Experimental evidence can play a valuable role in patent litigation. It is not uncommon in patent validity proceedings for an expert will say to they would, when presented with a piece of prior art, have conducted a particular experiment in order to progress the research. Without then conducting the actual experiment that they said they would have done, it is impossible to know what the result of that experiment would have been. Knowing the result of that experiment is sometimes critical to a case, such as when the defendant argues the patent is invalid due to lack of novelty or inventive step or indeed sufficiency.
Experimental evidence is also frequently needed to ascertain the fact of whether or not an allegedly infringing product falls within the claims of a patent. For example, are the particle sizes of the allegedly infringing product within the range specified in the patent? Is there any of the infringing product in the mixture being marketed? Unless the opposing party is prepared to admit the fact in question, the party asserting the fact will need to prove it by experiment.
Experimental evidence is permitted in a number of jurisdictions in Europe, including in oppositions at the European Patent Office (EPO). However, the most rigorous testing of experimental evidence, and therefore the most reliable evidence, is in the High Court of England and Wales.
Any party may submit a report of an experiment at the EPO or in a civil law trial, but the content of that report cannot be challenged in cross-examination and there is little opportunity to explore the details of the experiment or how the experimental protocol was decided
upon. There is therefore scope for what Lord Justice Jacob, a former Court of Appeal judge, called ‘‘litigation chemistry,’’ by which he meant that experimental protocols can be finessed in order to obtain the ‘‘correct’’ result. The procedure at the High Court of England and Wales ensures that experimental evidence can be thoroughly tested by the opposing side.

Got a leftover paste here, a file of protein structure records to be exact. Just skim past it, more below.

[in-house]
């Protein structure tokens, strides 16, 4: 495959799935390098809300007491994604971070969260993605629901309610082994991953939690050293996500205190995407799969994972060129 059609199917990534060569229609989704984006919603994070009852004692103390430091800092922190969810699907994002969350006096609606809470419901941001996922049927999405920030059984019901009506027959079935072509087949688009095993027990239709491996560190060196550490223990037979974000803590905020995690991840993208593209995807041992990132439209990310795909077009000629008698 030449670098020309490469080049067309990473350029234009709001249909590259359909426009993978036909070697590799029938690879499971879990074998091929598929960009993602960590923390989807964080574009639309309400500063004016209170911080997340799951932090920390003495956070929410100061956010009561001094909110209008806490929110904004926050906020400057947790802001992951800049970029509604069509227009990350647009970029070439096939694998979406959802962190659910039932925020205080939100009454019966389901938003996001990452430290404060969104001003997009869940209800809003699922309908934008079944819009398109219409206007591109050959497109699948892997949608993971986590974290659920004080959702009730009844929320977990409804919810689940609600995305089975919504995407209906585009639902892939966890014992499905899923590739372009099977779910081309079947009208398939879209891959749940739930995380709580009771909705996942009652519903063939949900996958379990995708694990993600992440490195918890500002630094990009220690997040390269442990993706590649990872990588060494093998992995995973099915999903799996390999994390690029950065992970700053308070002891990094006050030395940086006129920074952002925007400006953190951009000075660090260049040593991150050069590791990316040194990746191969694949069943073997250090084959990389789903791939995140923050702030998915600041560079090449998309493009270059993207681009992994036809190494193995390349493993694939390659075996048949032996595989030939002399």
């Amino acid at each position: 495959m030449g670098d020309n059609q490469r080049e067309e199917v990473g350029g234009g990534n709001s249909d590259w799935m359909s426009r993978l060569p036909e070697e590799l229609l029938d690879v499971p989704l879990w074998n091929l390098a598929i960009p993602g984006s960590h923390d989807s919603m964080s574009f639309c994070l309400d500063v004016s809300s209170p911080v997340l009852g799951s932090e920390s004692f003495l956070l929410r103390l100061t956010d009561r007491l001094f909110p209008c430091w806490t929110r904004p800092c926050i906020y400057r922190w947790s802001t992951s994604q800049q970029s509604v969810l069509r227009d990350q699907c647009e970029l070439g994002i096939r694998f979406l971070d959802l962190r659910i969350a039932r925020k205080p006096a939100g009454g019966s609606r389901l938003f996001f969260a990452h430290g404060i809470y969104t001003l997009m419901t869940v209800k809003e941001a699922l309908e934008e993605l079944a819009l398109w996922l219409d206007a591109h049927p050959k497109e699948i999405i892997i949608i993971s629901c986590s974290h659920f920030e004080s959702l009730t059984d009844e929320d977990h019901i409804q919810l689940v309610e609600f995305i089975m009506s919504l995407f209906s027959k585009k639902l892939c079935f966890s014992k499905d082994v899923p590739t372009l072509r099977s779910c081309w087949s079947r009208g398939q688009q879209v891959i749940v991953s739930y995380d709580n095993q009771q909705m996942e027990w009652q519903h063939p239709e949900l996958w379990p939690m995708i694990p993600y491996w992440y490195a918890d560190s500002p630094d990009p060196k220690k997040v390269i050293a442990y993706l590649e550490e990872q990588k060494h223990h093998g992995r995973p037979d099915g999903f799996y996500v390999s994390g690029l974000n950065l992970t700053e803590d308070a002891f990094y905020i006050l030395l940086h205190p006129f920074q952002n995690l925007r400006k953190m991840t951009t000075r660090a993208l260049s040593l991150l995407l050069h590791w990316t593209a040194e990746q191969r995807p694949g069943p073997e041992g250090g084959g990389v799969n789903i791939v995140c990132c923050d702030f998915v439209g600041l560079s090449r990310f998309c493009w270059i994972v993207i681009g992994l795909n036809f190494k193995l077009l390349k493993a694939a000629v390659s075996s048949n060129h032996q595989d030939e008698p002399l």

A party wishing to rely on an experiment to prove a fact in High Court proceedings must first serve on the other side a Notice of Experiments. This is a formal document, usually served after disclosure or discovery and before expert evidence is exchanged, which sets out the facts which the party seeks to establish and gives full particulars of the experiments proposed to establish them (CPR 63 PD 7.1). The party receiving the Notice must respond stating whether or not each fact is admitted and may request the opportunity to inspect a repetition of some or all of the experiments detailed in the Notice.
The party seeking to rely on the experiment must then apply to court for permission, which will generally be granted unless the court deems the experiment’s expense
disproportionate to the probative value, and the party will then repeat the experiment in the presence of the opposition. The witnessed repeat will then be the results that will be relied on at the trial, not the results included in the original Notice. The party seeking to rely on the experiments will include in the trial documents a copy of the Notice, a copy of a report of the repeat, and an expert witness will give evidence as to what the experiments prove. The expert can be cross-examined on any aspect of the design, the repeat, and the significance of the experiments.